When presidents send budget proposals to Congress, they include funding requests and broad policy statements. But what lies beneath the surface is often critical for understanding real priorities.
The broad contours of President Donald Trump’s latest budget will come as no surprise: increases to defense spending, cuts to nondefense spending and a goal to eventually reduce the deficit long after his administration is gone.
But here’s something about the budget that wasn’t as predictable: The Trump administration is leading the government to become more evidence-based. Seriously. And in a responsible way.
It’s not a perfect strategy, and there’s plenty of room for improvement. But the Trump plan suggests federal agencies are increasingly analyzing data and applying useful insights to decisionmaking. Here are four key policy takeaways from the latest budget proposal:
1) Affirms support for the Evidence Act
Earlier this year, Trump signed the bipartisan Foundations for Evidence-Based Policymaking Act. The administration has prioritized this new law in its budget materials — a promising signal that agencies will take it seriously. The law calls on agencies to rigorously evaluate programs, improve accessibility to data, make more data publicly available and strengthen privacy protections. The budget, and a forthcoming Federal Data Strategy, will set the stage for how key provisions of this important law will be implemented. Congress and the American public should call on the White House and federal agencies to rapidly take steps to make progress on this law, including by ensuring that senior leaders are tapped to implement it.
2) Announces launch of a Federal Data Service
In 2017, the Commission on Evidence-Based Policymaking concluded that the country needed a better approach for linking sensitive data across government agencies in a privacy-protective way. Its members recommended a new agency to pioneer approaches to more effectively use government data. The administration just endorsed the idea — or at least a similar concept — by proposing the Federal Data Service at the Commerce Department. While more details are needed to gauge the full merits of the proposal, the goals to improve stakeholder access and use of data should be applauded. Congress should give this idea immediate consideration and ensure that accountability and transparency approaches are front and center in the design of this new agency.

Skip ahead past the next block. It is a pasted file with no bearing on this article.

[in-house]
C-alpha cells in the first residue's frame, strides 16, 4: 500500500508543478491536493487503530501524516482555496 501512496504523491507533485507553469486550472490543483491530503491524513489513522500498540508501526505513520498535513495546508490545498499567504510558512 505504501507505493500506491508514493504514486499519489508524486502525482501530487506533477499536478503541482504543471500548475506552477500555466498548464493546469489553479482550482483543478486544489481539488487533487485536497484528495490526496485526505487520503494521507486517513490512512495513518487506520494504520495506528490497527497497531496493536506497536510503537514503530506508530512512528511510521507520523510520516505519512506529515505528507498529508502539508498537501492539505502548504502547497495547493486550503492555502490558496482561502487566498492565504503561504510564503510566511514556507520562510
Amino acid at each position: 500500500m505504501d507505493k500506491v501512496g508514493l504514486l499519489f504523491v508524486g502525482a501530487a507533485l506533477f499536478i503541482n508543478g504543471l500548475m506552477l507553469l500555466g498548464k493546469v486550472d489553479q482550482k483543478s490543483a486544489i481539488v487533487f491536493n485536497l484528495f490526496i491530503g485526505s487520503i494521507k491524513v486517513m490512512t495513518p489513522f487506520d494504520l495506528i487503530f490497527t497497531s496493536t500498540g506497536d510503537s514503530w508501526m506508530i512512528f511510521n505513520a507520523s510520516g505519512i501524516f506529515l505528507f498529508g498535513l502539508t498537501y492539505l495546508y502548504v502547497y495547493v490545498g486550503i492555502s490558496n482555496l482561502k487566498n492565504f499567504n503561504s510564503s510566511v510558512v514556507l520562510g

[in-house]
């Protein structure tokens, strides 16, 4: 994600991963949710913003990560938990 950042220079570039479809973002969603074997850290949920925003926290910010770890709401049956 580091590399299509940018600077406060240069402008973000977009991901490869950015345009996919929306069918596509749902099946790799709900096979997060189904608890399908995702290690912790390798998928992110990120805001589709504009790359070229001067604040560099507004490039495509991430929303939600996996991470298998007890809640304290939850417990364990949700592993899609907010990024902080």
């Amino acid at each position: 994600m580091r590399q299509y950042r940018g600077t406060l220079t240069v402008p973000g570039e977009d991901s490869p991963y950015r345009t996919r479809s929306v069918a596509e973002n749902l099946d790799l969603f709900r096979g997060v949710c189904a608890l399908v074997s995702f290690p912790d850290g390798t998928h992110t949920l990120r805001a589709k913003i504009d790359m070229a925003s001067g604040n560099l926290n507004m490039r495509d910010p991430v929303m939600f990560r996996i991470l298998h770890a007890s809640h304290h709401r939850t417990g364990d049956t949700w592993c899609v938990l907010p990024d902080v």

3) Plans to improve economic statistics
The budget request includes proposals to bolster economic statistics and improve capacity for program evaluation. One idea is to consolidate the Bureau of Labor Statistics with other agencies responsible for producing the country’s economic indicators. In addition to operational efficiencies, merging these agencies could produce more reliable and useful statistics. Another idea is to allow access to income information compiled in the National Directory of New Hires for research and evaluation. This minor tweak could extend the Evidence Act’s impact and would greatly reduce the cost of evaluating program outcomes about employment and income security policies where improved earnings or self-sufficiency are core goals. Together, these are promising ideas that Congress should advance in support of more evidence-based policymaking.
4) Supports the 2020 census
Every 10 years, the Census Bureau counts every person in the country. While there remains uncertainty about what questions will be asked next year, the importance of an accurate census is clear in the Trump budget. Researchers, policymakers and the business community all use census data to inform a broad range of decisions, from siting new business locations to benchmarking samples in household surveys. Congress must ensure that the census receives the necessary resources for an accurate count.
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While there are promising areas for science and evidence in the budget, it is by no means perfect. There are places where evidence was weaponized, seemingly applied to decisions after they were made to justify program cuts. There are funding reductions to a core part of government’s evidence ecosystem: science research agencies and federal statistical agencies. Mandates for agencies in the Evidence Act are not paired with corresponding funding to ensure effective implementation. Congress will need to weigh these funding issues carefully against other priorities.
But the Trump budget at least includes clear policies that enable and support government’s science and evidence infrastructure that we can all get behind. Congress should quickly take up these important ideas, while continuing to support effective oversight of the Evidence Act.
It’s time for our government to become more evidence-based, and some Trump policies are headed in that direction.
Nick Hart is director of the Bipartisan Policy Center’s Evidence Project. He previously served as the policy and research director for the U.S. Commission on Evidence-Based Policymaking. He wrote this article for CQ-Roll Call.